Fewer Seniors Live in Nursing Homes

Despite the graying of the nation, the percentage of elderly living in nursing homes has declined, according to Census data released today. The downturn reflects the improved health of seniors and more choices of care for the elderly.

About 7.4 percent of Americans aged 75 and older lived in nursing homes in 2006, compared with 8.1 percent in 2000 and 10.2 percent in 1990.

"The upper-income white population has other options than nursing homes," says William Frey, demographer at the Brookings Institution. "They're moving to assisted living or their well-off, baby boomer children are taking care of them in other ways."

At-home care and assisted-living facilities have been a fast-growing segment of elder care in the past decade, says Elise Bolda, director of Community Partnerships for Older Adults, a Robert Wood Johnson Foundation program that helps communities develop long-term care and services for the elderly.

More than 1.8 million people live in nursing homes.

The percentage of the oldest age group of seniors living in nursing homes has been dropping. Less than 16 percent of the 85-plus population was in such facilities in 2006, according to the Census. In 1985, more than 21 percent in that age group lived in nursing homes, according to the National Nursing Home Survey, a government study.

"This is good news, given this is the age group most likely to need the assistance and the fastest-growing group in our population," Bolda says.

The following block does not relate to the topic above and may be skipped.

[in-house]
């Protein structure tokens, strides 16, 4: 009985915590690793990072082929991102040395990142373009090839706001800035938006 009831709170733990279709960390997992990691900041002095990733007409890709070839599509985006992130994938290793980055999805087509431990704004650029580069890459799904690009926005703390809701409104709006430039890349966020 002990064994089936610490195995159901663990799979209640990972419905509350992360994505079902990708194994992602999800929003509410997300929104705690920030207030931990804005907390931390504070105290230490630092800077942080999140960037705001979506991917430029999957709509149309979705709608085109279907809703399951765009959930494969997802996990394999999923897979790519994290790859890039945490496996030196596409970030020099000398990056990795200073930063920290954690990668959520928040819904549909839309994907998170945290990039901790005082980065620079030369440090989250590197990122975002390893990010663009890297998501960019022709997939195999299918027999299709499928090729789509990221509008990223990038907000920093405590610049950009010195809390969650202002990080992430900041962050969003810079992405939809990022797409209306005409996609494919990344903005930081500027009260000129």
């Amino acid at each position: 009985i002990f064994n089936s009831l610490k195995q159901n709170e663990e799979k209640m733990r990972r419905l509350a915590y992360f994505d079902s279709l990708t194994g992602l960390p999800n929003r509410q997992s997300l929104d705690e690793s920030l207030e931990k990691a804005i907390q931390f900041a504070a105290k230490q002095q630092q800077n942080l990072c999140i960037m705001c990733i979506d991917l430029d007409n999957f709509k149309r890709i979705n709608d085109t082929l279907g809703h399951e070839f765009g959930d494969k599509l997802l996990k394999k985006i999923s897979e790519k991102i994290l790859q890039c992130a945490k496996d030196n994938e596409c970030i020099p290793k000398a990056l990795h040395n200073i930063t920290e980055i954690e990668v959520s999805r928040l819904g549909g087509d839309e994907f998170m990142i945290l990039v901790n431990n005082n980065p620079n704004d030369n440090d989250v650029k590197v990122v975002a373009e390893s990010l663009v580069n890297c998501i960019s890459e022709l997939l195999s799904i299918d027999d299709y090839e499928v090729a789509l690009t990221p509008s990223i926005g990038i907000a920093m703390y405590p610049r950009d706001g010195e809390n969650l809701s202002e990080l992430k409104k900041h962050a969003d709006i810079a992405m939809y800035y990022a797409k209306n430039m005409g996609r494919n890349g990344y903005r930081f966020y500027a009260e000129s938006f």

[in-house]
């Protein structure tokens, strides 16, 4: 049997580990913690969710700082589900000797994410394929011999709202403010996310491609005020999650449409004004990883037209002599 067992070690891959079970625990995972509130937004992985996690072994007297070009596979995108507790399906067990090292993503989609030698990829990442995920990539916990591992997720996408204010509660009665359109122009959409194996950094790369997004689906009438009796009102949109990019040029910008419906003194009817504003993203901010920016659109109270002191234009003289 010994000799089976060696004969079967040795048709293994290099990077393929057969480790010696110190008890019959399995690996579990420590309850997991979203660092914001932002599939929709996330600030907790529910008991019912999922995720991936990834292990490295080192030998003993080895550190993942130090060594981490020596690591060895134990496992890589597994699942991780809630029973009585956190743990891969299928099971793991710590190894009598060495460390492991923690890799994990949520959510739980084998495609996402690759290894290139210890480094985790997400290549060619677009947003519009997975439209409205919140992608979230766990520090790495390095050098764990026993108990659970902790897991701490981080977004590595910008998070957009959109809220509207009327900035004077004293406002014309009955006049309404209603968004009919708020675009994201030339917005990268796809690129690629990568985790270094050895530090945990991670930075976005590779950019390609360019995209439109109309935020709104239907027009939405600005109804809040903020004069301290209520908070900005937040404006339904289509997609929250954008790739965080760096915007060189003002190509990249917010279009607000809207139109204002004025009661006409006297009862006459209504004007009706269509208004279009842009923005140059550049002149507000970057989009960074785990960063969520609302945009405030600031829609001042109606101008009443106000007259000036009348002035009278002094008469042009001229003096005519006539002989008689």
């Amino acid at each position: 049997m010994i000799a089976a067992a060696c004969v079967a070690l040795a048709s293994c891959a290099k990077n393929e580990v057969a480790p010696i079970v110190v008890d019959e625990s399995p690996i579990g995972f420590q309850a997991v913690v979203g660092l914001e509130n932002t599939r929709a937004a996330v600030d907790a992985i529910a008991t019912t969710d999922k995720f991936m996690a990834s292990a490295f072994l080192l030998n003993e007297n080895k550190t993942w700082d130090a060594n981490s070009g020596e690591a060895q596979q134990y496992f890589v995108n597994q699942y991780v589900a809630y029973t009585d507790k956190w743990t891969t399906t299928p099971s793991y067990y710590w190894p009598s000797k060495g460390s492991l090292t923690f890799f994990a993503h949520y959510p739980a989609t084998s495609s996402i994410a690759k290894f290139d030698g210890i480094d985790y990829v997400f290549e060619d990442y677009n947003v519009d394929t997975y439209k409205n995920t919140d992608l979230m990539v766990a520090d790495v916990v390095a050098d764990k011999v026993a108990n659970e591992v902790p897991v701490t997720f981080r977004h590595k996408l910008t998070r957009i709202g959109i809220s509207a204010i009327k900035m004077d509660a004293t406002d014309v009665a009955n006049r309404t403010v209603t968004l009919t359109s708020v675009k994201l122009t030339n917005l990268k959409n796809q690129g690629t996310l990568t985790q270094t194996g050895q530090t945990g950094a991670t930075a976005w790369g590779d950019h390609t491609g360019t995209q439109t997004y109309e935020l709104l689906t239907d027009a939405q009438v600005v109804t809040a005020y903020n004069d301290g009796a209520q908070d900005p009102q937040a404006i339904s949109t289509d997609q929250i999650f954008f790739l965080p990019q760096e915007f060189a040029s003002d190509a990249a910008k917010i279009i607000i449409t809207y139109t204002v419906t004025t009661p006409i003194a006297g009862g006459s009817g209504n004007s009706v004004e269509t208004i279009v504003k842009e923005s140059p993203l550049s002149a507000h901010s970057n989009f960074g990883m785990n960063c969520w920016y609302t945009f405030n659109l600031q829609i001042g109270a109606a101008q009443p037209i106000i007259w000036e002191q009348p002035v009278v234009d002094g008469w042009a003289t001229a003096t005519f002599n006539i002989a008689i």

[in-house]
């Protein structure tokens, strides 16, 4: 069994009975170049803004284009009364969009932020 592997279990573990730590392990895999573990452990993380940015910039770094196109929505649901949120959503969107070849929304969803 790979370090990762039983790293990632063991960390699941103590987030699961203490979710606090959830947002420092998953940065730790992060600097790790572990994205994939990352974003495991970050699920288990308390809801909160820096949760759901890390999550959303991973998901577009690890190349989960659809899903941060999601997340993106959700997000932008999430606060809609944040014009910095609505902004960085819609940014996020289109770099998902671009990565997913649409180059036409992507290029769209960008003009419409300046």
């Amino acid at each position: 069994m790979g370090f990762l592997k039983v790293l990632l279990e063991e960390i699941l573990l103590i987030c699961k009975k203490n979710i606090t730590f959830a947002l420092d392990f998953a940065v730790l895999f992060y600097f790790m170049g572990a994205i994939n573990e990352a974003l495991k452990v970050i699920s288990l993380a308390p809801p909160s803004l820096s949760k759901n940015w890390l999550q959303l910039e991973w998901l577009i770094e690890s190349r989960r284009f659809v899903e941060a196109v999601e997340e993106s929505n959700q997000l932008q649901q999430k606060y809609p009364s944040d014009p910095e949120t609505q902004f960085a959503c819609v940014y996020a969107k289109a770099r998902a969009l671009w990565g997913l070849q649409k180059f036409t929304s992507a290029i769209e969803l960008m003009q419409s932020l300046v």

The Census data on people who live in "group quarters" — including nursing homes, college dormitories and prisons — provide the first detailed profile of those populations since the 1980 Census.

The nursing home numbers do not include assisted-living facilities. "There's no federal definition of assisted living and that's a void in the data," Bolda says. "Fortunately, communities are taking responsibility for addressing the needs of older adults rather than waiting for federal policy solutions."

Caring for the elderly is a major policy concern now that the oldest of 79 million baby boomers turn 61 this year. The number of people over the age of 65 will nearly double by 2030 to about 71 million.

The average cost of nursing home care is more than $67,000 a year and tops $100,000 in some urban areas, according to the 2006 MetLife Market Survey of Nursing Home and Home Care Costs.

"Given the high cost of nursing home care coupled with older adults' desire to age at home, communities will need to ramp up the availability of home and community-based service options," says Sandy Markwood, CEO of the National Association of Area Agencies on Aging. "If you can keep people in that 65-to-74 age group out of nursing home facilities, it's a significant improvement."

The average nursing home patient runs out of money within six months and must go on Medicaid, Markwood says. That, she adds, "will not only bankrupt individuals but also the Medicaid system."